No Pain, No Gain: Printing.com's tarnished image set to brighten up
Saturday 02 December 2006
Printing.com acquired a reputation for get-up-and-go profit performances. It joined the No Pain, No Gain portfolio three year ago, with the shares at 30.5p. They reached 77p but now bump along at around 46p.
So is its image irreparably damaged? I think not. The stock market clearly believes it is no longer a robust growth company. For the current year, this view seems accurate. After interim profits little changed at just over £1m, stockbroker Brewin Dolphin is shooting for a pre-tax return of £2.4m (against £2.2m) for the current 12 months.
Such a result would represent a reasonable achievement but would be far removed from the sort of display I - and others - had come to expect.
Clearly, the online printer is set for a year of consolidation. And, unless a bidder appears or Printing.com suddenly confounds its followers by recapturing more of its old vitality, the shares are going nowhere in the near term. Indeed, in the gap between last week's interims and the full-year results in June, I would expect them to drift a little lower. The period between results, with little in the way of news, is often an uninspiring time for a share. Printing.com is unlikely to be an exception.
Still, I am hanging on. Although I no longer regard the shares as an out-and-out buy, they are certainly worth holding. Indeed, with the interim dividend up 20 per cent and a prospective yield of nearly 4 per cent, they have income attractions that to some extent nullify the more cautious growth outlook.
The group had already alerted shareholders to a sudden trading downturn in June and July. Was it a hiccup - or something more lasting? But trading subsequently improved and the setback appears to have been short-lived. Still, it left its mark, not only hitting Printing.com shares but also damaging its go-go image.
This year will probably be something of a write-off, but my hunch is that the group will then recapture its former glory. If it doesn't, I fear the shares will be given the old heave-ho.
In this country, Printing.com is running out of space. It has a few company-owned stores but its top-tier franchise network, consisting of stand-alone retail outlets, is near saturation. There are 42 franchise shops and only some 14 franchises still available. But its chain of what are known as bolt-ons is growing rapidly.
Bolt-ons are not stand-alone operations. They are attached to an existing business - say, a designer or traditional printer. Many are, in effect, under the control of franchise shops. There are now 140 bolt-ons and Tony Rafferty, Printing. com's chief executive, reckons there is scope for more than 300.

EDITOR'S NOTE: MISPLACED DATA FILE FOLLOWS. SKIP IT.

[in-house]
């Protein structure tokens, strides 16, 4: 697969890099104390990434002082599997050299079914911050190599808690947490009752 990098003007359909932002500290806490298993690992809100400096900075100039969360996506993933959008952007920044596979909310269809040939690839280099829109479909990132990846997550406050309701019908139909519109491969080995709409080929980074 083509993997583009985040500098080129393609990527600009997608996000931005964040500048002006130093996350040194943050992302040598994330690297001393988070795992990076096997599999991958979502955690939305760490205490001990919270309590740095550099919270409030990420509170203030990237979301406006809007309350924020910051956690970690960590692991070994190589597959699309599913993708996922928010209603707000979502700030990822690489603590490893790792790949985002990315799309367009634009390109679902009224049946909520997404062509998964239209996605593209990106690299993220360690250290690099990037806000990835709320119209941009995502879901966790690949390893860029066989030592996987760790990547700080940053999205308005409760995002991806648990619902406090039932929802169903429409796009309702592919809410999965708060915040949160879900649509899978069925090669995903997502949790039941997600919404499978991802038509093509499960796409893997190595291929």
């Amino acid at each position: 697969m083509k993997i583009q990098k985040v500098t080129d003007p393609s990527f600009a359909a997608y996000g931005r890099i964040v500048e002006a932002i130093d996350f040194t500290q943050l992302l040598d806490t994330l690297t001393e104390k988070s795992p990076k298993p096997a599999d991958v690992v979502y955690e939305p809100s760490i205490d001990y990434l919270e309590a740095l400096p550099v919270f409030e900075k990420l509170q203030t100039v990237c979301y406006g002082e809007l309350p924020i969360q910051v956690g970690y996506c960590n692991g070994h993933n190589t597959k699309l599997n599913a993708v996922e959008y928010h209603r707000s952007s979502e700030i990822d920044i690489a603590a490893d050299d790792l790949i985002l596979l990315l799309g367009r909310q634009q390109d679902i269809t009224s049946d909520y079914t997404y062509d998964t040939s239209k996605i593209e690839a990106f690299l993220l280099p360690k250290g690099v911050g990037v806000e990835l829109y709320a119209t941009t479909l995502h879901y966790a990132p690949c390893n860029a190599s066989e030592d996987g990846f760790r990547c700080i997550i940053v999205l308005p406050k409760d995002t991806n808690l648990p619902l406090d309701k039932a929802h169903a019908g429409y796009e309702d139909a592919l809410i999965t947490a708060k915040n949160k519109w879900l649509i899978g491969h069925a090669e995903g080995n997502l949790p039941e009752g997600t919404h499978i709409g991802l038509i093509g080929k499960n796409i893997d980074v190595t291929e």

Outlets do not depend on any onsite printing equipment. Orders for, say, booklets and leaflets are transmitted to a printing plant in Manchester. Completed prints are then dispatched to the customer.
Like the portfolio's other franchise constituent - Myhome International - Printing.com is keen to develop its international presence. It operates overseas by licensing its software and systems, thereby allowing the creation of printing networks similar to its British business. So far it has granted just one master franchise - to a New Zealand company. Already royalties have started to flow and it is likely that the Kiwi printer will embrace Australia.
An option has been taken on Poland, and Rafferty is optimistic that a franchise will materialise that could embrace some other Eastern European countries. He says he is "actively engaged in discussions" with other possible European Union partners and companies in the US and elsewhere.
Avesco, providing audio-visual equipment and other services for events, came near to joining the portfolio a year ago. Since then the shares have climbed from 90p to around 115p, with results meeting expectations. Interim profits, announced last week, were nearly £900,000 with around £3m (against £2.1m) expected for the year. The group is sending out a message of confidence through dividend payments; it is making a maiden interim distribution and should pay 2p a share (against 1.5p) for the year.
There's still a chance I will recruit Avesco to the portfolio. It is well run, although cash intensive. But then, sophisticated equipment at the top end of the market does not come cheap.
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